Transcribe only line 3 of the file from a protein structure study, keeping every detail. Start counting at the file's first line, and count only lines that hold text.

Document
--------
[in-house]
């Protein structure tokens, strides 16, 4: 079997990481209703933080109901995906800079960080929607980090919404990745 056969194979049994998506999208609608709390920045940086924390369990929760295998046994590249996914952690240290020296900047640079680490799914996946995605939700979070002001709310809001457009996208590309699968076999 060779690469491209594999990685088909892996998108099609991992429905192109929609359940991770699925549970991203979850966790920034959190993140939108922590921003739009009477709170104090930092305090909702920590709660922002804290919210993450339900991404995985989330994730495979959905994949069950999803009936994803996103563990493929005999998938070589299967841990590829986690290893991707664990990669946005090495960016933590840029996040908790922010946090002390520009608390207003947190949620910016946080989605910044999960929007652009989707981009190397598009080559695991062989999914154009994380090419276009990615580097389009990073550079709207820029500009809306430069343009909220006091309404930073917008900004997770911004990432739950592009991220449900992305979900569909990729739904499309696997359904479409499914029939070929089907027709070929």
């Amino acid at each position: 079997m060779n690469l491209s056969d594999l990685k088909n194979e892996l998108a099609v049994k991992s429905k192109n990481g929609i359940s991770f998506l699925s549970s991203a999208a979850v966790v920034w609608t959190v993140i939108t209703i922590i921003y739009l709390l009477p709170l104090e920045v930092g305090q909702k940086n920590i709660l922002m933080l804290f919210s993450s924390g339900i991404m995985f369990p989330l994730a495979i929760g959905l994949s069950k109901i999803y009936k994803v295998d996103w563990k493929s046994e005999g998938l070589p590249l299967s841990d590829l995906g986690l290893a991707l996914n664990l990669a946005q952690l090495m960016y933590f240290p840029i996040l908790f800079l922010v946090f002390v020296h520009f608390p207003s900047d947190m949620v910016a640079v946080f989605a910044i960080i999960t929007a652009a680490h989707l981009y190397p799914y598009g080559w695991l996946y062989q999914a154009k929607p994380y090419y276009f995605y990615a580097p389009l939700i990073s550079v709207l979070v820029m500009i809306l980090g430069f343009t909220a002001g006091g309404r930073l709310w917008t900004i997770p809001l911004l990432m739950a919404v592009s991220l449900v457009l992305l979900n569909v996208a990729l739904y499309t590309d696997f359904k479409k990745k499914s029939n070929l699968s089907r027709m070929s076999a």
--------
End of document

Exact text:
């Amino acid at each position: 079997m060779n690469l491209s056969d594999l990685k088909n194979e892996l998108a099609v049994k991992s429905k192109n990481g929609i359940s991770f998506l699925s549970s991203a999208a979850v966790v920034w609608t959190v993140i939108t209703i922590i921003y739009l709390l009477p709170l104090e920045v930092g305090q909702k940086n920590i709660l922002m933080l804290f919210s993450s924390g339900i991404m995985f369990p989330l994730a495979i929760g959905l994949s069950k109901i999803y009936k994803v295998d996103w563990k493929s046994e005999g998938l070589p590249l299967s841990d590829l995906g986690l290893a991707l996914n664990l990669a946005q952690l090495m960016y933590f240290p840029i996040l908790f800079l922010v946090f002390v020296h520009f608390p207003s900047d947190m949620v910016a640079v946080f989605a910044i960080i999960t929007a652009a680490h989707l981009y190397p799914y598009g080559w695991l996946y062989q999914a154009k929607p994380y090419y276009f995605y990615a580097p389009l939700i990073s550079v709207l979070v820029m500009i809306l980090g430069f343009t909220a002001g006091g309404r930073l709310w917008t900004i997770p809001l911004l990432m739950a919404v592009s991220l449900v457009l992305l979900n569909v996208a990729l739904y499309t590309d696997f359904k479409k990745k499914s029939n070929l699968s089907r027709m070929s076999a």